Apple iPad Mini 6 (2021)

(Image credit: Apple)

As mentioned, while the new iPad Mini's screen is larger than that of its predecessor, its overall physical dimensions are more or less the same. In fact, it's actually shorter than the iPad Mini 5, measuring 195mm compared with 203mm. The new model is thicker, but only by 0.2mm for a total depth measurement of 6.3mm. Width is unchanged, at 135mm.

How's this feat been achieved? Slimmer bezels, along with a nixing of the Home button, which has been replaced by a Touch ID-integrated, side-mounted power button, just like that of the current iPad Air.

The edges of the body have also been flattened off to look more like those of the iPad Air and old iPhone SE and the corners are more rounded than those of the outgoing iPad Mini 5.

In terms of colours, you can choose between Space Grey, Pink, Purple and Starlight, all of which you can see in the picture above.

Apple iPad Mini 6 (2021): specs

Apple iPad Mini 6 (2021)

(Image credit: Apple)

As predicted, the iPad Mini 6 (2021) is powered by the new A15 Bionic processor, which also features in the new iPhone 13. Apple claims that makes the new iPad Mini 40% faster than the outgoing model in terms of CPU performance and a ridiculous 80% faster for GPU performance. The updated Neural Engine apparently also results in two times faster machine learning. All told, the iPad Mini 6 should be a real pocket rocket, capable of handling advanced games, video editing and all sorts of other power-intensive tasks.

If speed's your thing, the fact that the new iPad Mini 6 is also available as a 5G model is bound to please. However, as mentioned above, cellular capabilities come at quite a high cost.

Another heavy prediction in the run up to launch was that the new iPad Mini would get a USB-C connection, and so it proves. That leaves the standard iPad as the only model stuck with a Lightning connection.

The iPad Mini 6 is also the first of its line to get speakers positioned on both of its shorter edges, resulting in a proper stereo deliver when the tablet's in its landscape orientation.

In terms of accessories, the iPad Mini 6 supports the second-generation Apple Pencil, which can be magnetically attached to and charged by the tablet, and there's a whole host of colourful new covers to choose from.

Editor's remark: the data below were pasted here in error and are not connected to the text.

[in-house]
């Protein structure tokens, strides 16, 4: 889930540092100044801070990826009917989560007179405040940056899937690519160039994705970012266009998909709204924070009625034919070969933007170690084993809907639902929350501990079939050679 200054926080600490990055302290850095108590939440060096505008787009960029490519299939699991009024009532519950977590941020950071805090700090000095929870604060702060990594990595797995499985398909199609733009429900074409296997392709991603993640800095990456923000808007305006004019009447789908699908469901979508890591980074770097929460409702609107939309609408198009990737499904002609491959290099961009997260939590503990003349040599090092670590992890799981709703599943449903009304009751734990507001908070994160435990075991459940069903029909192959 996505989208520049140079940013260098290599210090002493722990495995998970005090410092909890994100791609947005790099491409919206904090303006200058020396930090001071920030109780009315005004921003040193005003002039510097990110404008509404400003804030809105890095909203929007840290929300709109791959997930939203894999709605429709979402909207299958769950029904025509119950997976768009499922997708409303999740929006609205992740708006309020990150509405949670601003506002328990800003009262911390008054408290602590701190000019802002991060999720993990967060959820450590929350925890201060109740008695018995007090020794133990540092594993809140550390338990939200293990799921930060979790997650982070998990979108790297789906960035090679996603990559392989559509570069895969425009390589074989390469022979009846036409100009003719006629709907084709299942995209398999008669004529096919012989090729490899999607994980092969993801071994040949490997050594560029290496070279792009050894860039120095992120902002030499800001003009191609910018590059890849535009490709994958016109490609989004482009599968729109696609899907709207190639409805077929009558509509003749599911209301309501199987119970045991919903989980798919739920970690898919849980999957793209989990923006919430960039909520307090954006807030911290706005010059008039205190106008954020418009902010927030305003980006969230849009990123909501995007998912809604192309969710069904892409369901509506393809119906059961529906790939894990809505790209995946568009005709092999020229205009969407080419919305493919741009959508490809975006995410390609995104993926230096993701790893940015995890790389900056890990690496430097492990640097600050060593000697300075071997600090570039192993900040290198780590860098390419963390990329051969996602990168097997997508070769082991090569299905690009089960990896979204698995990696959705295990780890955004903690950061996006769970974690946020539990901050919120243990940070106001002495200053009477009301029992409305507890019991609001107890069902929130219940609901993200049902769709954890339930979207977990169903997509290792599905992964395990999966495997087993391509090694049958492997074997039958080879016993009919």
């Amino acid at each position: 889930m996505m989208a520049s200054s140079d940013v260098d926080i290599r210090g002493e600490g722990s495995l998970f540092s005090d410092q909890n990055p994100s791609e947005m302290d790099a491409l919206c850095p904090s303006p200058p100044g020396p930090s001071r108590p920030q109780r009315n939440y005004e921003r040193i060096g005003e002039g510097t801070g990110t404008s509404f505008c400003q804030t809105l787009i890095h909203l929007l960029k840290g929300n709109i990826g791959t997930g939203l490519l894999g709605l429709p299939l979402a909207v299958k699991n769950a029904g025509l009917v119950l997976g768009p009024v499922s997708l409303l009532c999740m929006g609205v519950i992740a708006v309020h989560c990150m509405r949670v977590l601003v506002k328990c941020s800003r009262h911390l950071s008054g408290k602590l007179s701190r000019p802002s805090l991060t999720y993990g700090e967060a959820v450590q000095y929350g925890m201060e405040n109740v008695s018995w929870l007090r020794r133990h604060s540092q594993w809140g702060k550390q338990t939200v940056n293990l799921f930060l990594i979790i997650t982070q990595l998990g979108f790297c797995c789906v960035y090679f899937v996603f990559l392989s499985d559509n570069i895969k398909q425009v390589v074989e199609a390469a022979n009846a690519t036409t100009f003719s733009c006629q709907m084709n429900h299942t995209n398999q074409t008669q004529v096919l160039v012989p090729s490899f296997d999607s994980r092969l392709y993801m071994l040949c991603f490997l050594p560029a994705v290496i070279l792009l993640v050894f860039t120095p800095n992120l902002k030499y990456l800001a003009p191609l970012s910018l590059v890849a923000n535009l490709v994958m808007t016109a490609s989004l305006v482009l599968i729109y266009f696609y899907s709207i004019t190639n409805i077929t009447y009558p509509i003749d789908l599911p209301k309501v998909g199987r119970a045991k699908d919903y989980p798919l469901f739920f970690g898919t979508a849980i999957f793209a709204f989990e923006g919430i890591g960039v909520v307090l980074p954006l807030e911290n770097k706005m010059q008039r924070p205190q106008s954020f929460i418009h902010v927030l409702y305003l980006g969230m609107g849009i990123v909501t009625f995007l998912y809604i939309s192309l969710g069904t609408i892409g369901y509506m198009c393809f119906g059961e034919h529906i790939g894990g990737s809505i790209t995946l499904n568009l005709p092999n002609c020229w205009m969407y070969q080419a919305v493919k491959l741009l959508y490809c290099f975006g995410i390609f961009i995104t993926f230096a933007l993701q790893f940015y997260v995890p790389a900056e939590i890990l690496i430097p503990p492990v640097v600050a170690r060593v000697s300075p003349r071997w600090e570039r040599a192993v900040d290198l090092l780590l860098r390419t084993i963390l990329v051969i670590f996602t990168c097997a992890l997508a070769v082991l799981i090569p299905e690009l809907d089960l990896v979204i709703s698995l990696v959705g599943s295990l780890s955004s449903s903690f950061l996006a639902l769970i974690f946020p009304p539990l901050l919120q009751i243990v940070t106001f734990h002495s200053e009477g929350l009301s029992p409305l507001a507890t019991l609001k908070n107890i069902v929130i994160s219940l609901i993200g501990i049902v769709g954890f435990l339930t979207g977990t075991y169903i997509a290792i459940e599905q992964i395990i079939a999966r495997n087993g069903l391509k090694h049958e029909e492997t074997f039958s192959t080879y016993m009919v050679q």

Apple iPad Mini 6 (2021): cameras

Apple iPad Mini 6 (2021)

(Image credit: Apple)

The cameras of the new iPad Mini 6 are quite the step-up over those of the iPad Mini 5. On the rear is now a 12MP camera (up from 8MP), with a larger aperture for better low-light performance, plus a quad-LED True Tone flash. Smart HDR is also on board an iPad Mini for the first time, automatically enhancing HDR photos on the fly. It can film video in 4K, too.

On the front is a new 12MP Ultra Wide camera with a 122-degree field of view. That allows it to support the Centre Stage feature of the current iPad Pros, which essentially involves the camera following you around during video calls, much in the way of Facebook Portal. It's just a shame that Apple hasn't positioned the camera along one of the iPad's longer edges, which would make it more useful for horizontally oriented FaceTime chats.

Apple iPad Mini 6 (2021): verdict

Apple iPad Mini 6 (2021)

(Image credit: Apple)

"We're giving the littlest iPad its biggest update ever," said Tim Cook at the iPad Mini 6's announcement, and it's hard to disagree. The massive upgrade in processing power will suit those looking for a portable creative powerhouse, but it's the bigger screen and stereo speakers that we're most excited about.

Of course, those upgrades have to be rated against the fairly steep rise in price when compared to the outgoing iPad Mini. Are they worth it? We'll be finding out when we conduct our full review very soon.


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Joe Svetlik

Joe has been writing about tech for 17 years, first on staff at T3 magazine, then in a freelance capacity for Stuff, The Sunday Times Travel Magazine, Men's Health, GQ, The Mirror, Trusted Reviews, TechRadar and many more (including What Hi-Fi?). His specialities include all things mobile, headphones and speakers that he can't justifying spending money on.